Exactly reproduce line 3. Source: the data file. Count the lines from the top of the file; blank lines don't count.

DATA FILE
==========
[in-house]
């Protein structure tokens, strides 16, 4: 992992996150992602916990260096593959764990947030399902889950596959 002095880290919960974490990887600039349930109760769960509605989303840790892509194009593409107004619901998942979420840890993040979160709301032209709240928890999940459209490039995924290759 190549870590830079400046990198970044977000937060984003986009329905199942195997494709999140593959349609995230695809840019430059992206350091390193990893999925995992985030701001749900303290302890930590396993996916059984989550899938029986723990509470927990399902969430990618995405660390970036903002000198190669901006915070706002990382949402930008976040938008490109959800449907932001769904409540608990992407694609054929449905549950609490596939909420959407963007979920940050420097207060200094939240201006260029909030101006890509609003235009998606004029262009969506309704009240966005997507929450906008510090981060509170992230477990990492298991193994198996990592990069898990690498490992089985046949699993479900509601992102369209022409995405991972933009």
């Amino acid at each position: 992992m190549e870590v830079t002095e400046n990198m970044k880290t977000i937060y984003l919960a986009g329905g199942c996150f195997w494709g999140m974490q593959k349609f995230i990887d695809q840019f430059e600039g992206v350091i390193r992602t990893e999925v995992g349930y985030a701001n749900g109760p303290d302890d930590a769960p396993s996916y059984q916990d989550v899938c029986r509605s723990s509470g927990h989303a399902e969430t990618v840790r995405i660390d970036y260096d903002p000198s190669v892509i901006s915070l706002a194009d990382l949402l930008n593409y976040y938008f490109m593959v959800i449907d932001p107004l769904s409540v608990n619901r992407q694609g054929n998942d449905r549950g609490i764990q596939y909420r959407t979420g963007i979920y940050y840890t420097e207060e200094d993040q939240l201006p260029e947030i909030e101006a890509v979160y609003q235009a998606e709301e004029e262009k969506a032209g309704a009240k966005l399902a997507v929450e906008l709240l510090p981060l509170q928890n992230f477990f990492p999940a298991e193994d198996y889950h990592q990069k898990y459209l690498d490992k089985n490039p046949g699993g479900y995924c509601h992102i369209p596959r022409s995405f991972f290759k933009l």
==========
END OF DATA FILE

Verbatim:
């Amino acid at each position: 992992m190549e870590v830079t002095e400046n990198m970044k880290t977000i937060y984003l919960a986009g329905g199942c996150f195997w494709g999140m974490q593959k349609f995230i990887d695809q840019f430059e600039g992206v350091i390193r992602t990893e999925v995992g349930y985030a701001n749900g109760p303290d302890d930590a769960p396993s996916y059984q916990d989550v899938c029986r509605s723990s509470g927990h989303a399902e969430t990618v840790r995405i660390d970036y260096d903002p000198s190669v892509i901006s915070l706002a194009d990382l949402l930008n593409y976040y938008f490109m593959v959800i449907d932001p107004l769904s409540v608990n619901r992407q694609g054929n998942d449905r549950g609490i764990q596939y909420r959407t979420g963007i979920y940050y840890t420097e207060e200094d993040q939240l201006p260029e947030i909030e101006a890509v979160y609003q235009a998606e709301e004029e262009k969506a032209g309704a009240k966005l399902a997507v929450e906008l709240l510090p981060l509170q928890n992230f477990f990492p999940a298991e193994d198996y889950h990592q990069k898990y459209l690498d490992k089985n490039p046949g699993g479900y995924c509601h992102i369209p596959r022409s995405f991972f290759k933009l």